BERKELEY (CBS SF) -- Cockroaches are perhaps the most despised creature on the planet. It turns out, these creepy little critters are could actually be nature's little life-savers.
A group of scientists at UC Berkeley, have created a cockroach-inspired robot they hope can squeeze through cracks and run faster than you can flip a light switch. They plan one day to send swarms of little roach-bots on rescue missions after disasters like quakes, tornadoes and explosions have made human access impossible.
Their findings were published in an article in this month's Proceedings of the National Academy of Sciences titled, "Cockroaches traverse crevices, crawl rapidly in confined spaces, and inspire a soft, legged robot."
"What's impressive about these cockroaches is that they can run as fast through a quarter-inch gap as a half-inch gap, by reorienting their legs completely out to the side," said study leader Kaushik Jayaram, in a UC press release. "They're about half an inch tall when they run freely, but can squish their bodies to one-tenth of an inch — the height of two stacked pennies."
Furthermore, a real cockroach can withstand 900 times its own body weight.
Jayaram calls the roach-bot prototype CRAM -- short for 'compressible robot with articulated mechanisms.' It fit into the palm of the hand, has an exoskeletal-like collapsible shell, and can splay its legs when squashed. A CRAM robot can squeeze into crevices half its height.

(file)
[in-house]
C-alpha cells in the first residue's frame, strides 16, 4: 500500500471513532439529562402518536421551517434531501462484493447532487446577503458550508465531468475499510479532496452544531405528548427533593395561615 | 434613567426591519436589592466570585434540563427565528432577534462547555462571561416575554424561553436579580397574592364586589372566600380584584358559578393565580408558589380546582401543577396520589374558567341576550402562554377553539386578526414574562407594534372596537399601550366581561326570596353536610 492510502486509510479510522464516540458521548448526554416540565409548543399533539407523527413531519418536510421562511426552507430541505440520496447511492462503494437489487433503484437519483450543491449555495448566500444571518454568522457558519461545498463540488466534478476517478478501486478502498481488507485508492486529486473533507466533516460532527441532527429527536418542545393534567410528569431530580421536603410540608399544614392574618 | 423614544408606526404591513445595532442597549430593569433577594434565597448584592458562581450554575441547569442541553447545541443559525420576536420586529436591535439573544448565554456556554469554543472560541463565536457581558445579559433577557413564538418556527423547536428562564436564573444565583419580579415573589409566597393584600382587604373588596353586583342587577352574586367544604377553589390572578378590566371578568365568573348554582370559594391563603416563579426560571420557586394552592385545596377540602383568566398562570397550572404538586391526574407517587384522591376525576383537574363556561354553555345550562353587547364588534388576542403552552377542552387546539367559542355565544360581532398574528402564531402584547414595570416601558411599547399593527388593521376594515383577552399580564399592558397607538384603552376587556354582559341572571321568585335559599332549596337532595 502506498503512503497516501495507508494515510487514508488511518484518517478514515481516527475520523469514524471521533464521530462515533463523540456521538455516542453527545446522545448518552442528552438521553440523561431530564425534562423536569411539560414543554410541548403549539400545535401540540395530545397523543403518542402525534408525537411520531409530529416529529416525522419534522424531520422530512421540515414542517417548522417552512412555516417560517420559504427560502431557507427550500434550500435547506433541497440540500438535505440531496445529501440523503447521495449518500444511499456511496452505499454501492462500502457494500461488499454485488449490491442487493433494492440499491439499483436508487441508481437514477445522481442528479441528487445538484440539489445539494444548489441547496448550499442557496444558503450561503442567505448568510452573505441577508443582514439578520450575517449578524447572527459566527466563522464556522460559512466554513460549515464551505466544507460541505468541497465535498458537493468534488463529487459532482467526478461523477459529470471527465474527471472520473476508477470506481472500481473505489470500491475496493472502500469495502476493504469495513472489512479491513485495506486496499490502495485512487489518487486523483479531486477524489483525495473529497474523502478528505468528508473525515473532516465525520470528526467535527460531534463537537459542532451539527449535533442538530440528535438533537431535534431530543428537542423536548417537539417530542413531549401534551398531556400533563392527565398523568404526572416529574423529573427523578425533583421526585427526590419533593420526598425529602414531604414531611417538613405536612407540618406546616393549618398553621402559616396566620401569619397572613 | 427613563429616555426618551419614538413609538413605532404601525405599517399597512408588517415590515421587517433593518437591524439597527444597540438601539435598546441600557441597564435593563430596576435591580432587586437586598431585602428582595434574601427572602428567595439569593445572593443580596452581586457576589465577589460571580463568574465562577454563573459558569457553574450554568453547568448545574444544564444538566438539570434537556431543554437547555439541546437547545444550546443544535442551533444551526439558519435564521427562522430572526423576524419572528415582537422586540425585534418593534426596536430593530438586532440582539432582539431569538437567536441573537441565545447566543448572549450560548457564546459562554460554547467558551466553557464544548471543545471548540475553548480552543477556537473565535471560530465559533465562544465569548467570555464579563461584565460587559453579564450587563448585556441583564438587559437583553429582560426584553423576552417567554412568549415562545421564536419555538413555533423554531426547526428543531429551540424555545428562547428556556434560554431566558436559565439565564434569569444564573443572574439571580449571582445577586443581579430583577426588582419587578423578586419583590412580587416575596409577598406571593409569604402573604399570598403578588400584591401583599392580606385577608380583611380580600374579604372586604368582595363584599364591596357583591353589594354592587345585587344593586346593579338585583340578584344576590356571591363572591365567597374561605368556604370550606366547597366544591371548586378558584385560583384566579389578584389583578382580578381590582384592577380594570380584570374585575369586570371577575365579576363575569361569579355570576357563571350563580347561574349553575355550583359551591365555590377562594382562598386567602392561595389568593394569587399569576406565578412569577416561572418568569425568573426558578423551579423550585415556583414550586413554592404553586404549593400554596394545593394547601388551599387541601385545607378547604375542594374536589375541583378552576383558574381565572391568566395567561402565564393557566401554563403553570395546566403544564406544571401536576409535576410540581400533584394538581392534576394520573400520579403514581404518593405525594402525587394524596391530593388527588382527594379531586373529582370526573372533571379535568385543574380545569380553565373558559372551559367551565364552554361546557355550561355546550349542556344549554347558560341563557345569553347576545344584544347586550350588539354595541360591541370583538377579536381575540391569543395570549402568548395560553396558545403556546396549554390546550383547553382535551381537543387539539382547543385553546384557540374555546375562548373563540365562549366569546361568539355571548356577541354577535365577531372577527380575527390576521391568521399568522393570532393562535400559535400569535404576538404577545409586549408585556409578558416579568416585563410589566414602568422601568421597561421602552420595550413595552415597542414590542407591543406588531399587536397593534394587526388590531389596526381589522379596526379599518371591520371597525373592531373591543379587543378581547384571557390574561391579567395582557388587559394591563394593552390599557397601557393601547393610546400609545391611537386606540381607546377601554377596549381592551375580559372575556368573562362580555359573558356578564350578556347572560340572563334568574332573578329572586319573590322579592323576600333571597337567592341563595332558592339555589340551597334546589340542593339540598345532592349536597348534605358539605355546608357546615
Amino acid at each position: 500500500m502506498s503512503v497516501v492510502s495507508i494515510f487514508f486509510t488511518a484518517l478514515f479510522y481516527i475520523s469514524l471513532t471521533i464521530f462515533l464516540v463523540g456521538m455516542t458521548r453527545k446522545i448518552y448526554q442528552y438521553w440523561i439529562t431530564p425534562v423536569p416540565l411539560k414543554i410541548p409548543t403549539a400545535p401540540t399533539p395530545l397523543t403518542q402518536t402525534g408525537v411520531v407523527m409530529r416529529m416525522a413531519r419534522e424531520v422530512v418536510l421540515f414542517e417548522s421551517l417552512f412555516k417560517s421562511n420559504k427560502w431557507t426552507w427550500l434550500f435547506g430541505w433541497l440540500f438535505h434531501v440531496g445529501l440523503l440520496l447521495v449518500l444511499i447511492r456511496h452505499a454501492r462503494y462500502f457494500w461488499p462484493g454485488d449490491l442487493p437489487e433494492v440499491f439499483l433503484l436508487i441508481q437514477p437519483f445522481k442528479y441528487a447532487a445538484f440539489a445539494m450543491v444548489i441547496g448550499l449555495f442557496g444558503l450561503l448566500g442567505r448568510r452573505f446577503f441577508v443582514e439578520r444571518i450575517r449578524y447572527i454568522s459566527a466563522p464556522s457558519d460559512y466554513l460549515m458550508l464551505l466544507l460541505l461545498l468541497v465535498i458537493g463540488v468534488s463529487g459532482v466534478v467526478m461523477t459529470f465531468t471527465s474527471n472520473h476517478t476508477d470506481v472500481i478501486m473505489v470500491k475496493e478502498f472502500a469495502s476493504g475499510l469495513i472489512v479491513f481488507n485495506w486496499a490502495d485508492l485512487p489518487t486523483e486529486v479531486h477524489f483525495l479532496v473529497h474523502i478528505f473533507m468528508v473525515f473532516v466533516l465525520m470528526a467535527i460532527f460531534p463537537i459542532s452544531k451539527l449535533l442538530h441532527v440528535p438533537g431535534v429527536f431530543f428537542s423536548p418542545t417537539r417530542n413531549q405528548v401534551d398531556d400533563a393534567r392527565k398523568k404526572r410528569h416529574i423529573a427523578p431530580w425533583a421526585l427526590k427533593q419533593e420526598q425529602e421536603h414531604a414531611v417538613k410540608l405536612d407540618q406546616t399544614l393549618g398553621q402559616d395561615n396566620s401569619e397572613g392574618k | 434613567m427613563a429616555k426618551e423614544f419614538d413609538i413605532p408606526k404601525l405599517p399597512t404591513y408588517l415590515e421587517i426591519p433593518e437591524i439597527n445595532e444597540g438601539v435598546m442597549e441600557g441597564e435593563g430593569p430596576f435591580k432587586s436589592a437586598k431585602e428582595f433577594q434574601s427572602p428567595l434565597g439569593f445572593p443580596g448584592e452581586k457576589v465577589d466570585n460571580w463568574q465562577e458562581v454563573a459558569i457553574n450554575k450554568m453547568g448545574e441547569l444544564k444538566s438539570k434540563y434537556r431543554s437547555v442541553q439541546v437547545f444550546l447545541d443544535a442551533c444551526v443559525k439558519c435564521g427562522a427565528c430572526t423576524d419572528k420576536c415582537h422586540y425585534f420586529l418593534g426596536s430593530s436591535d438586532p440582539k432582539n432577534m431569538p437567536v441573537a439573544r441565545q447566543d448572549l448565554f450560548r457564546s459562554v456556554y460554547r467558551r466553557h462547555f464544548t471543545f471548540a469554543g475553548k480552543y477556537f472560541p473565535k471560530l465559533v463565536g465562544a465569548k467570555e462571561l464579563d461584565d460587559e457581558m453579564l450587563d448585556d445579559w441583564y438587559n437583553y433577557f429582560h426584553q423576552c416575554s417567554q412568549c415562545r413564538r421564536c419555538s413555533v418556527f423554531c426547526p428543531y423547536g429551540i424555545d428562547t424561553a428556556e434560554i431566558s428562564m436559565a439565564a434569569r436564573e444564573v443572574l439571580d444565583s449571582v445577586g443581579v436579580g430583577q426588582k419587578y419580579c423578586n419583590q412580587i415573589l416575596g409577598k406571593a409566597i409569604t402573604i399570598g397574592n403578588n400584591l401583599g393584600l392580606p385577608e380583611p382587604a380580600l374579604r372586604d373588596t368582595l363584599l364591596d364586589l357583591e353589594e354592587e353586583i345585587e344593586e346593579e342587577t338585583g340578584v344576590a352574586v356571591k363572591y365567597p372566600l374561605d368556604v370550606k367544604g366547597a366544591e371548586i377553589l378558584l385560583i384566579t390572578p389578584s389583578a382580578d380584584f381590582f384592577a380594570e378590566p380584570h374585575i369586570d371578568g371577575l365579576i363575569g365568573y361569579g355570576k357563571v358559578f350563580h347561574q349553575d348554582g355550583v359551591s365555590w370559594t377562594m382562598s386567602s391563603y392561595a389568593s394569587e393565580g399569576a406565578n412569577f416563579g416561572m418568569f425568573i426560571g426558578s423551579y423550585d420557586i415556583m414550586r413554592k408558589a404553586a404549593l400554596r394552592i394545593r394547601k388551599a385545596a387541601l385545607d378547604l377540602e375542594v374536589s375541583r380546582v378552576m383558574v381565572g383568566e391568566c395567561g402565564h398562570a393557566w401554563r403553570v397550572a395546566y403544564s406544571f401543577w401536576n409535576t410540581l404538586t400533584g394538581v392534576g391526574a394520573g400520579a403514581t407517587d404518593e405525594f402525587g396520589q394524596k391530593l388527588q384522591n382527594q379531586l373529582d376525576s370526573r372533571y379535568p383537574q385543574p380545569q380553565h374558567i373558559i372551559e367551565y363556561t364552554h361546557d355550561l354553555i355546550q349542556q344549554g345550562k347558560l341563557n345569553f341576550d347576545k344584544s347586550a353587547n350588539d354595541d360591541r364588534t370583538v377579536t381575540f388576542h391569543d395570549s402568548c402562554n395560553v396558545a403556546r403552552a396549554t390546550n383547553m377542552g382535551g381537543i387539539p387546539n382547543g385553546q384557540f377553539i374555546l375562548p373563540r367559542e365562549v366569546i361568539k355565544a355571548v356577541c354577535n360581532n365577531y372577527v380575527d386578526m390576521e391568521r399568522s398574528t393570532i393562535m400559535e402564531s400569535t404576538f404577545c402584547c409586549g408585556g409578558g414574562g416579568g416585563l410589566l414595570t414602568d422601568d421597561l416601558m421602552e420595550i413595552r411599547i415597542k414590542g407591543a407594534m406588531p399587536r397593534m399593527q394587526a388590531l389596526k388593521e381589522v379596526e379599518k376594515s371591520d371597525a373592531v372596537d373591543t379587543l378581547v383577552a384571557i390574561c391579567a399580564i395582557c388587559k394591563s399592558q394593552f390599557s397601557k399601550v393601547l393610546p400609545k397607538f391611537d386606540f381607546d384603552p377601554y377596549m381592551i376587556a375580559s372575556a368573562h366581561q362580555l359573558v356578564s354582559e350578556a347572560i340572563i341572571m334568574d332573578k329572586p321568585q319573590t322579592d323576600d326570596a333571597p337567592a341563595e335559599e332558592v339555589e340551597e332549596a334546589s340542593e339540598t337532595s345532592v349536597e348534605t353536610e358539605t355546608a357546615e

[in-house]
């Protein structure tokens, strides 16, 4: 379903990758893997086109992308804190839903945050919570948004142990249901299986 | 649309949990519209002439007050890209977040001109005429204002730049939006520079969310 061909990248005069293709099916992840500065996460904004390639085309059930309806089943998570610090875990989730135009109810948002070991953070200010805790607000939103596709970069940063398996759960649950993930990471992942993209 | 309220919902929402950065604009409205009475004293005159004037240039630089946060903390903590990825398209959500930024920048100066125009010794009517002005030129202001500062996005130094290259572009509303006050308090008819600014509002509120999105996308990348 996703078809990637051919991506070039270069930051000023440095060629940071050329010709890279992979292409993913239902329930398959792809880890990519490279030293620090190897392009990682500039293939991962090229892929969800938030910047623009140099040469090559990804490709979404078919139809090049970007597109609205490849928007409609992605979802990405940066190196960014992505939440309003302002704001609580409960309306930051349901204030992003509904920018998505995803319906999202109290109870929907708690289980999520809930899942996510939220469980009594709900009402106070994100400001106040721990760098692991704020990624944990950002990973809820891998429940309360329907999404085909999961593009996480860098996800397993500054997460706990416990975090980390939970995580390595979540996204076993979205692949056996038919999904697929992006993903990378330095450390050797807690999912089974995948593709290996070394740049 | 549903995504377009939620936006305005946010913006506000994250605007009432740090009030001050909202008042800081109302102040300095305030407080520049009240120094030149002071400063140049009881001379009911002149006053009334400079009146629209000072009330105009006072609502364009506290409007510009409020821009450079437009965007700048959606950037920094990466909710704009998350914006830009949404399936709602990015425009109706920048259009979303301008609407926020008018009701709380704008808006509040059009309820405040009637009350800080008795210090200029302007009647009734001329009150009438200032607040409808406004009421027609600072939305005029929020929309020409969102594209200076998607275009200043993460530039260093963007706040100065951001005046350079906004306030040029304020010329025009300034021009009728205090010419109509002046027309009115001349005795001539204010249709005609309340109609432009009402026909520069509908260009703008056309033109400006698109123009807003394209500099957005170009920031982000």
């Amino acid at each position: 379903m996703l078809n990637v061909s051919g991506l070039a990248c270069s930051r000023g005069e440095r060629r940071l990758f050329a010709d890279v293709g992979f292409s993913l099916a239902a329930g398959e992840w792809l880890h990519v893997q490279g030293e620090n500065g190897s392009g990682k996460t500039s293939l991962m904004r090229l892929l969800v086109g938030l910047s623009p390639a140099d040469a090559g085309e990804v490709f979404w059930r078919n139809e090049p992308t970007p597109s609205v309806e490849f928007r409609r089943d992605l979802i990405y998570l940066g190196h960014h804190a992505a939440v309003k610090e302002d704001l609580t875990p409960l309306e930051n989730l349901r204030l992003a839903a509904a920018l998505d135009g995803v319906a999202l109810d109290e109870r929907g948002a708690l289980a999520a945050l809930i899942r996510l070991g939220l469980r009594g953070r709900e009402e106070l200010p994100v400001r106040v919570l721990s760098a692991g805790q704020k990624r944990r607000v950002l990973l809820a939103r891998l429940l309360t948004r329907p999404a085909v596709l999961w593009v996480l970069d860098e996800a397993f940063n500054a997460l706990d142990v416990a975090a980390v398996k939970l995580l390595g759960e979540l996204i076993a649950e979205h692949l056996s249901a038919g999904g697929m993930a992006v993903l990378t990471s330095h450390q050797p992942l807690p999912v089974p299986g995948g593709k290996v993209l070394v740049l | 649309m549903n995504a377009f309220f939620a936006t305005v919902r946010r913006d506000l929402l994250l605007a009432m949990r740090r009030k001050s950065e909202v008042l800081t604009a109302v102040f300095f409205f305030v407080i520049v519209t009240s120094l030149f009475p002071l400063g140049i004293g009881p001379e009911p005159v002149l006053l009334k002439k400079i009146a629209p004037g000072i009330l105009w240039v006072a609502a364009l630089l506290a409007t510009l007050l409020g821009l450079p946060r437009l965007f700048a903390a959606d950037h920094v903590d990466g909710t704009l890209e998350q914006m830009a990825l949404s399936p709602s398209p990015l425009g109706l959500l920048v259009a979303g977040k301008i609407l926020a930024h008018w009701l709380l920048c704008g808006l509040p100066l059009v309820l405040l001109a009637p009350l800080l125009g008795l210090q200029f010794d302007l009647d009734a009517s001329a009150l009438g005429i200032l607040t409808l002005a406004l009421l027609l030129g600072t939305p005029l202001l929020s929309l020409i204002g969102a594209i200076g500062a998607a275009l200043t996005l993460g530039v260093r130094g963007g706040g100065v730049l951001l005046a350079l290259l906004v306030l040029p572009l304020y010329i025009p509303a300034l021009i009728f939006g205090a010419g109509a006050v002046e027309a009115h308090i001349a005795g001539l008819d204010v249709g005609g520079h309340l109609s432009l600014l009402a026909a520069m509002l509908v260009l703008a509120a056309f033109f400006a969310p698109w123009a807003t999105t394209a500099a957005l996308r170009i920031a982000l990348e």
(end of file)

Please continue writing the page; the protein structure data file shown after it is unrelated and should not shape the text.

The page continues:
Study co-author and UC professor Robert Full says CRAM robots would be perfect in search and rescue efforts where there is a lot of unstable rubble.
"If there are lots of cracks and vents and conduits, you can imagine just throwing a swarm of these robots in to locate survivors and safe entry points for first responders," he said.
Full and his colleagues have been studying animal-inspired robot designs for 30 years now using crabs, geckos and cockroaches. They are credited with the discovery that roaches can run amazingly fast on 2 legs -- about 140 miles per hour!
Right now, the CRAM-robot prototype costs about $100. Jayaram, Full and the team hopes to continue perfecting its design and eventually mass produce them for as little as $10 apiece.
So, next time you see a cockroach, don't douse it with pesticides, or smash it with the broom. At least not right away. Take a moment to behold one of nature's wonders--a bug that has survived millions of years, and could someday save your life... then, whack it.
CBSSF.com writer, producer Jan Mabry is also executive producer and host of The Bronze Report. She lives in Northern California. Follow her on Twitter @janmabr.
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